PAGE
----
Research: Costing in transaction banking services and cost based pricing
One of the casualties of a recessionary environment is the luxury of not changing the way businesses price their products and services. In order to keep up their top lines, most organization have started innovating their pricing strategies moving it closer to the transaction based model, factoring in the risk and cost. Knowing the cost at various levels is relevant for price optimization, capacity utilization and operational efficiency.
As there is a growing importance to measure the productivity and profitability of service delivery channels like ATM, Internet payment gateways, branches, etc Banks need to implement costing practices at various departments. Today costing is generally a grey area in banks. This is because most banks do not know what exactly the cost of an individual transaction level is. Unlike manufacturing industries where cost at an individual unit can be arrived easily, banks product cost cannot be fully arrived at until it is consumed, and the costs are distributed across multiple departments which vary from customer to customer depending on the service needs. So the cost that is computed may be always be far from the right figure.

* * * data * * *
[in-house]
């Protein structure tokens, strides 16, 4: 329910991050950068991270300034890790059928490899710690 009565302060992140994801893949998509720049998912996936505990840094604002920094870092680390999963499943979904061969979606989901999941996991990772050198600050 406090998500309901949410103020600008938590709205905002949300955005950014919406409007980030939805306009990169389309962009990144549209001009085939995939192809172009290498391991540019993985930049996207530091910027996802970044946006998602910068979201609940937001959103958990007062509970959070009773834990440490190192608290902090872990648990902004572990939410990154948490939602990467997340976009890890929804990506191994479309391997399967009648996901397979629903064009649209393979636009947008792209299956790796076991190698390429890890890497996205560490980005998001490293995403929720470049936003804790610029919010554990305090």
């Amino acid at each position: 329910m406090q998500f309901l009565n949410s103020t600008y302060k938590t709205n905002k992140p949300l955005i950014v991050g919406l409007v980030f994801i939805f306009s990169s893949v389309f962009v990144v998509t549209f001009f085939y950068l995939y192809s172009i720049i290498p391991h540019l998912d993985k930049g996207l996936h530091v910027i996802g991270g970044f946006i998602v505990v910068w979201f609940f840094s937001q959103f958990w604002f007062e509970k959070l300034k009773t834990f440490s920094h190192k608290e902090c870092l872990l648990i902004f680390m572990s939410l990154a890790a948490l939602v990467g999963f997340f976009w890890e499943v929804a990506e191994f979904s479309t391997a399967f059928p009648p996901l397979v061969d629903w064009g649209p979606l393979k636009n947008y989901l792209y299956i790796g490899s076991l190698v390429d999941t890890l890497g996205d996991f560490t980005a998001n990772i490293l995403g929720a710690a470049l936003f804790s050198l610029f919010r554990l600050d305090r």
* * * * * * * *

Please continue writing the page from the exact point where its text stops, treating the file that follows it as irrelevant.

Popular among the costing methods are full absorption costing, capacity based costing and activity based costing. In practice full absorption and capacity based costing are most common. These are traditional methods that are simpler to implement and answers most of the profitability related questions. But, where they find inadequate is to answer detailed questions on process efficiencies, indirect cost allocations, etc which banks would like to investigate to bring in operational efficiencies. Activity based costing (ABC) methodology can help this cause. Many banks have tried to implement ABC as a strategic initiative at organization level. Since ABC is relatively more complex to implement and highly dependent on the quality and level of details the bank is willing to incorporate into, it has found low levels of success. It is difficult to say any one costing method is an ideal one since the application varies from bank to bank. I have researched on this subject with an interest to know more from other industry veterans. I hope to put my research on this blog soon after its publication.